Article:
Ontario: Markdale to Toronto

21 September 2014 – Day 95

We woke up and realized today that it was the end of our trip. Muntasir could not ride with his inflamed shin, and it was not going to improve. We could not stay in Markdale forever – we were starting to get cabin fever – so it was time to go.

We called my friend Monica in Toronto, but she was not picking up, and then Muntasir’s friends Sarah and Rupoq, who also did not get back to us. We were feeling stuck. Then Sarah called back and said she was coming. Then Monica called and said she could come. Then, the manager of the motel said that they were organizing their truck to take us. Famine or flood J


We reached Toronto in the evening. It was surreal, driving along the huge highways lit up by a million city lights, with our bicycle in the back of the car. We were finally there, after 95 days on the road, in the very means of transport that we were advocating to reduce.

We stayed in Toronto for five days, finally leaving back to New York on September 26. It was a great stay – firstly in Monica’s parent’s bedroom (her parents were in Vegas), then in the basement of an amazing Toronto-based painter called Grethe Jensen. We re-united with old friends, had painful acupuncture, were hit on the head by falling acorns and were impressed by the cycling culture.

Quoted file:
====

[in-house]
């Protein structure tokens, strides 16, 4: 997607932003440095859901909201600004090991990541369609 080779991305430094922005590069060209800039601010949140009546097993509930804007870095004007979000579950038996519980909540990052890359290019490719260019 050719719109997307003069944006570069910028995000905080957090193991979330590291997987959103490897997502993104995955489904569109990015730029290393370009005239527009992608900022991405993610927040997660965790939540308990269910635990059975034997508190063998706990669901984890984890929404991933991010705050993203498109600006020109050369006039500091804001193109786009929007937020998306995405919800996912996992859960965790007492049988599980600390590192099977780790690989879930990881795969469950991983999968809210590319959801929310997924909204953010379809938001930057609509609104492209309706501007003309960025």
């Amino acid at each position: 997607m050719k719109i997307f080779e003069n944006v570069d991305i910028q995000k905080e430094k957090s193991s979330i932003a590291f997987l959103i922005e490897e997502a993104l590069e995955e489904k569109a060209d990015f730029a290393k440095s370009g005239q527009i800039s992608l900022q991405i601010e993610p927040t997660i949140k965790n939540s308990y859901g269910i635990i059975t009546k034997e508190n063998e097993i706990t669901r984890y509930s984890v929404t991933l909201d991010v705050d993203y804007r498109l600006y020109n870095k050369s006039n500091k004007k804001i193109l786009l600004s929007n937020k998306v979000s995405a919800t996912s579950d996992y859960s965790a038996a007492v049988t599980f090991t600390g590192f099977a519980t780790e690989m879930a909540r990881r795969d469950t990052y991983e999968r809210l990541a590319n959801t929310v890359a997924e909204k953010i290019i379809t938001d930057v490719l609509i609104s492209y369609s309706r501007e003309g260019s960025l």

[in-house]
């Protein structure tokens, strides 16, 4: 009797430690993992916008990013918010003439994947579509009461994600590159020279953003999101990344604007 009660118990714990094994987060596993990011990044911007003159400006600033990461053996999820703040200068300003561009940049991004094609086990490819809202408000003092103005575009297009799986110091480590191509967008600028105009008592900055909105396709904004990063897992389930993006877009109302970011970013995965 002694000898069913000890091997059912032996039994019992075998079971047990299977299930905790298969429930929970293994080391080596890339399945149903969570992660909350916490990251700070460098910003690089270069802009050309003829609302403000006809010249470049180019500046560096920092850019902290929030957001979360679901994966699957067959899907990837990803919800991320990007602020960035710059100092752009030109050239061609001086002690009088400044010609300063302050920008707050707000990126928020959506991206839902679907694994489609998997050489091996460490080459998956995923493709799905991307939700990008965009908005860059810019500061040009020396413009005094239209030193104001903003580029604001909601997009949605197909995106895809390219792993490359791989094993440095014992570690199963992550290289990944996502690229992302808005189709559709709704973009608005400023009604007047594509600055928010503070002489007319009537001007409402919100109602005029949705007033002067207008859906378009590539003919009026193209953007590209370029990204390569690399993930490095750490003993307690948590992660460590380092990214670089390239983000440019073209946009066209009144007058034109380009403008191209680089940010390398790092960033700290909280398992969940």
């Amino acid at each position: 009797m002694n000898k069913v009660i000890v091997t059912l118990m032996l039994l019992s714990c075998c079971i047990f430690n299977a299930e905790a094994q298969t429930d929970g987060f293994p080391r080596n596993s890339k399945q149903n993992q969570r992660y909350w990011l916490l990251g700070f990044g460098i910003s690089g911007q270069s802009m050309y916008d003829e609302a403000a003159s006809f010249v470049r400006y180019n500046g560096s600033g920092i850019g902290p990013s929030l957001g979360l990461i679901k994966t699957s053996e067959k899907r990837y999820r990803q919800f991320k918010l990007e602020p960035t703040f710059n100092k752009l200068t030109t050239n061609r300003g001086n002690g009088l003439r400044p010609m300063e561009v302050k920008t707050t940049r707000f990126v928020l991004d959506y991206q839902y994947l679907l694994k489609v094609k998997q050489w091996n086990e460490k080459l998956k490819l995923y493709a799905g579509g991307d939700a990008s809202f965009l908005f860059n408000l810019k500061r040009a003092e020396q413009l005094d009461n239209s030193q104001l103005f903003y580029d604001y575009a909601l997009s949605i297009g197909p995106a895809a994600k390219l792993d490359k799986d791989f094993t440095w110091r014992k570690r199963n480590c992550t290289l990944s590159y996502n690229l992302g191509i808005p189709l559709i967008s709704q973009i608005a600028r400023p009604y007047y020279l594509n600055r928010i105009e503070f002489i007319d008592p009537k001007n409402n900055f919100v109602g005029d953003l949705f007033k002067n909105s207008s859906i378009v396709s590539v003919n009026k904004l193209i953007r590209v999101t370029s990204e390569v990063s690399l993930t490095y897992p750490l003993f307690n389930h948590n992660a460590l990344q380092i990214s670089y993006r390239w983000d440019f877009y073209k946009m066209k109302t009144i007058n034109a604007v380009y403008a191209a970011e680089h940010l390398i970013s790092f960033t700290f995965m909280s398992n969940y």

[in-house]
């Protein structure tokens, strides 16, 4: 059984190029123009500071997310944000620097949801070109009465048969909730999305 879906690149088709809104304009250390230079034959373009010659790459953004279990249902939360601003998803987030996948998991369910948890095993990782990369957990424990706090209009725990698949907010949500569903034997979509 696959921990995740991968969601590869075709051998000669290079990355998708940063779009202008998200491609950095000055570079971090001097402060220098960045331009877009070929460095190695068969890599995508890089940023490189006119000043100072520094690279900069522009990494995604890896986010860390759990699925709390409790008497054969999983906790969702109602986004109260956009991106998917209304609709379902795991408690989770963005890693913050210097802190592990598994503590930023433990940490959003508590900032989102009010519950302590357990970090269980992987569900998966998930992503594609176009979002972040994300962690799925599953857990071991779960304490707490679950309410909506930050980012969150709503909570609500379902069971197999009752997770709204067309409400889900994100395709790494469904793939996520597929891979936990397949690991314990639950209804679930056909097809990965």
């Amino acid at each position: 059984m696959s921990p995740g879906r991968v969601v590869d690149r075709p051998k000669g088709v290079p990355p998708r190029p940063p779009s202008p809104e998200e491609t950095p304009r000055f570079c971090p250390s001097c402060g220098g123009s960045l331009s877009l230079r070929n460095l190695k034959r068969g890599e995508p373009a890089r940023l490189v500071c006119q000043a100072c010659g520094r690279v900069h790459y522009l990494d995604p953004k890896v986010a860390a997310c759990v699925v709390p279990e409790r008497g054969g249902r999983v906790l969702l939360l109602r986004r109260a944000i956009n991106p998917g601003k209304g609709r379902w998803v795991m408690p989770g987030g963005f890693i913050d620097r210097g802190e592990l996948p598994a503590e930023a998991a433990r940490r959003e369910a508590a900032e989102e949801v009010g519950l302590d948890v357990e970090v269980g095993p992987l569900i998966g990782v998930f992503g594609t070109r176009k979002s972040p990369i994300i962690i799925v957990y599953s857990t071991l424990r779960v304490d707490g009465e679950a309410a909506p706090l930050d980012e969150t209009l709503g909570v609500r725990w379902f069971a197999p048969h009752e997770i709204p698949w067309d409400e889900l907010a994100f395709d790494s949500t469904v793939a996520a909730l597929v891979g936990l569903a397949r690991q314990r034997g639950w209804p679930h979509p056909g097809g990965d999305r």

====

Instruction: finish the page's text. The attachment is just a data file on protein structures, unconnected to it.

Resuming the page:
Anchorage to Toronto by bicycle took a bit more than 90 days, we were not able to ride the entire time, but we were able to finish about 5800 kilometres (when we changed from miles to kilometers at the border it complicated our cycle computers). We spoke to people about trash and cycling every day – on ranches, on the side of the road, in gas stations, in camp grounds, in cafes, on mountains. We recorded trash for 5800 kilometres. We asked about consumption habits, recycling habits, and looked at systems and behaviours. We compared Canada’s huge space and tiny population to Bangladesh’s tiny space and huge population. We imagined what Canada’s already-dirty roadsides would look like if they had 160 million people travelling on them. It was a scary thought.


We won and we lost. In adventure, there are not winners and losers though, because whether you win or lose, you have still had an adventure. In many cases also, losing is often more of an adventure than winning. The important thing was that we started and we finished.

Time to get off the road so that we can get on it again. Goodbye Alaska and Canada, home is calling. It’s almost time for you to snow and that means its time for us to go. Until next time,


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One Response

  1. Mohammad Khairul Alam

    You all winners in spirit , with you all started off!

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